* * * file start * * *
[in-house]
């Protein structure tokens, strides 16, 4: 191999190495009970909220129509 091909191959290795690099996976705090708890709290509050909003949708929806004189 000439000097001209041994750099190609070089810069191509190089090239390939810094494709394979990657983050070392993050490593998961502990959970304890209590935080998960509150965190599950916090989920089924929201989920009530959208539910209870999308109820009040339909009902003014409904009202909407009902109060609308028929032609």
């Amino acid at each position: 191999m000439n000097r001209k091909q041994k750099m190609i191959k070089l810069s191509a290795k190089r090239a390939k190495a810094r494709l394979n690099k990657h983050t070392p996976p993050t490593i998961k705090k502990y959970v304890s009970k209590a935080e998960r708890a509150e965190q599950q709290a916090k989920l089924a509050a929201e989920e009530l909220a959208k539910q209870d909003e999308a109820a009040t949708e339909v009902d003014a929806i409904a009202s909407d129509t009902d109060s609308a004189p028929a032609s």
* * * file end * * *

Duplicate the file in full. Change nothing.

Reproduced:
[in-house]
């Protein structure tokens, strides 16, 4: 191999190495009970909220129509 091909191959290795690099996976705090708890709290509050909003949708929806004189 000439000097001209041994750099190609070089810069191509190089090239390939810094494709394979990657983050070392993050490593998961502990959970304890209590935080998960509150965190599950916090989920089924929201989920009530959208539910209870999308109820009040339909009902003014409904009202909407009902109060609308028929032609």
């Amino acid at each position: 191999m000439n000097r001209k091909q041994k750099m190609i191959k070089l810069s191509a290795k190089r090239a390939k190495a810094r494709l394979n690099k990657h983050t070392p996976p993050t490593i998961k705090k502990y959970v304890s009970k209590a935080e998960r708890a509150e965190q599950q709290a916090k989920l089924a509050a929201e989920e009530l909220a959208k539910q209870d909003e999308a109820a009040t949708e339909v009902d003014a929806i409904a009202s909407d129509t009902d109060s609308a004189p028929a032609s």